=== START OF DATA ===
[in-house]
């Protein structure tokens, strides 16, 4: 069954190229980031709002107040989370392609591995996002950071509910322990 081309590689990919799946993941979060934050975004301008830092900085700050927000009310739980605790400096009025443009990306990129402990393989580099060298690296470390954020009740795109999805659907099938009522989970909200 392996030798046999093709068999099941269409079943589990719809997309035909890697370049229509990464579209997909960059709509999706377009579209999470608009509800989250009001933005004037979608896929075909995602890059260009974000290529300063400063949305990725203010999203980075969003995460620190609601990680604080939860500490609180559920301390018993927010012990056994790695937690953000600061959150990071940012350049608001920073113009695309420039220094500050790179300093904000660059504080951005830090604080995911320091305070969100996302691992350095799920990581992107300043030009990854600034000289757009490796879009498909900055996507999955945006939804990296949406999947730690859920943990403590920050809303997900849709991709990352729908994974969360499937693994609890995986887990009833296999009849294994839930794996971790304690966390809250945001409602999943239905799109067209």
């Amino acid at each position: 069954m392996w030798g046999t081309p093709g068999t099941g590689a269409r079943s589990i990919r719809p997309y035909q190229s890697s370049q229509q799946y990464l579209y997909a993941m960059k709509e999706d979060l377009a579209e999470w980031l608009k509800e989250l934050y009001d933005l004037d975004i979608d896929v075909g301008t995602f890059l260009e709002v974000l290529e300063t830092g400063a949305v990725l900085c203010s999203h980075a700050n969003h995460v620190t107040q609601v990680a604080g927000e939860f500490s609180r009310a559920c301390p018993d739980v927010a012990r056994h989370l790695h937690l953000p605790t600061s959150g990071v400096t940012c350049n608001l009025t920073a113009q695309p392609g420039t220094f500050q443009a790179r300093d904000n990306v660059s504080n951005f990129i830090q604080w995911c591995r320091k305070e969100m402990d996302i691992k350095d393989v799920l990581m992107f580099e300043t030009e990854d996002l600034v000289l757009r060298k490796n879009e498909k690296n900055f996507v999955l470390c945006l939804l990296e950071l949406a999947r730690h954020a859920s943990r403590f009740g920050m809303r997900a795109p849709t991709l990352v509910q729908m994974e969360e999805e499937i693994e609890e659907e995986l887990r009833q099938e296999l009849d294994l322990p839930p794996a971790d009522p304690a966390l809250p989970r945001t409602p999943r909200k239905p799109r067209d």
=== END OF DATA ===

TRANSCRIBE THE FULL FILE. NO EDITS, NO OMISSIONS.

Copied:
[in-house]
């Protein structure tokens, strides 16, 4: 069954190229980031709002107040989370392609591995996002950071509910322990 081309590689990919799946993941979060934050975004301008830092900085700050927000009310739980605790400096009025443009990306990129402990393989580099060298690296470390954020009740795109999805659907099938009522989970909200 392996030798046999093709068999099941269409079943589990719809997309035909890697370049229509990464579209997909960059709509999706377009579209999470608009509800989250009001933005004037979608896929075909995602890059260009974000290529300063400063949305990725203010999203980075969003995460620190609601990680604080939860500490609180559920301390018993927010012990056994790695937690953000600061959150990071940012350049608001920073113009695309420039220094500050790179300093904000660059504080951005830090604080995911320091305070969100996302691992350095799920990581992107300043030009990854600034000289757009490796879009498909900055996507999955945006939804990296949406999947730690859920943990403590920050809303997900849709991709990352729908994974969360499937693994609890995986887990009833296999009849294994839930794996971790304690966390809250945001409602999943239905799109067209």
């Amino acid at each position: 069954m392996w030798g046999t081309p093709g068999t099941g590689a269409r079943s589990i990919r719809p997309y035909q190229s890697s370049q229509q799946y990464l579209y997909a993941m960059k709509e999706d979060l377009a579209e999470w980031l608009k509800e989250l934050y009001d933005l004037d975004i979608d896929v075909g301008t995602f890059l260009e709002v974000l290529e300063t830092g400063a949305v990725l900085c203010s999203h980075a700050n969003h995460v620190t107040q609601v990680a604080g927000e939860f500490s609180r009310a559920c301390p018993d739980v927010a012990r056994h989370l790695h937690l953000p605790t600061s959150g990071v400096t940012c350049n608001l009025t920073a113009q695309p392609g420039t220094f500050q443009a790179r300093d904000n990306v660059s504080n951005f990129i830090q604080w995911c591995r320091k305070e969100m402990d996302i691992k350095d393989v799920l990581m992107f580099e300043t030009e990854d996002l600034v000289l757009r060298k490796n879009e498909k690296n900055f996507v999955l470390c945006l939804l990296e950071l949406a999947r730690h954020a859920s943990r403590f009740g920050m809303r997900a795109p849709t991709l990352v509910q729908m994974e969360e999805e499937i693994e609890e659907e995986l887990r009833q099938e296999l009849d294994l322990p839930p794996a971790d009522p304690a966390l809250p989970r945001t409602p999943r909200k239905p799109r067209d």